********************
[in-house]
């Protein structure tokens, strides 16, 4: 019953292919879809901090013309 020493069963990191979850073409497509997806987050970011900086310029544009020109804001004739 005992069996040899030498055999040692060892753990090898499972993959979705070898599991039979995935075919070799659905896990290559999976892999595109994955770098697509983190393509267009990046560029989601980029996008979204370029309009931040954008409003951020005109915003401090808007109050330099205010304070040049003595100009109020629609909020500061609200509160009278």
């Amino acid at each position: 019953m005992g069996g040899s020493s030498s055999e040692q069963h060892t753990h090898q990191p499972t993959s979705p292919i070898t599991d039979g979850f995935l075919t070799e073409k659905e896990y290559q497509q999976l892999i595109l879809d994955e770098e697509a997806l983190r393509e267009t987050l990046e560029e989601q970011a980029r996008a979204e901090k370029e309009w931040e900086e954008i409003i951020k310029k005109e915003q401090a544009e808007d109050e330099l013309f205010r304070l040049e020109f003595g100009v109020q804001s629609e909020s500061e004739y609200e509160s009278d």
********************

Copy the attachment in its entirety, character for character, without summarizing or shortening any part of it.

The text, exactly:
[in-house]
């Protein structure tokens, strides 16, 4: 019953292919879809901090013309 020493069963990191979850073409497509997806987050970011900086310029544009020109804001004739 005992069996040899030498055999040692060892753990090898499972993959979705070898599991039979995935075919070799659905896990290559999976892999595109994955770098697509983190393509267009990046560029989601980029996008979204370029309009931040954008409003951020005109915003401090808007109050330099205010304070040049003595100009109020629609909020500061609200509160009278």
């Amino acid at each position: 019953m005992g069996g040899s020493s030498s055999e040692q069963h060892t753990h090898q990191p499972t993959s979705p292919i070898t599991d039979g979850f995935l075919t070799e073409k659905e896990y290559q497509q999976l892999i595109l879809d994955e770098e697509a997806l983190r393509e267009t987050l990046e560029e989601q970011a980029r996008a979204e901090k370029e309009w931040e900086e954008i409003i951020k310029k005109e915003q401090a544009e808007d109050e330099l013309f205010r304070l040049e020109f003595g100009v109020q804001s629609e909020s500061e004739y609200e509160s009278d």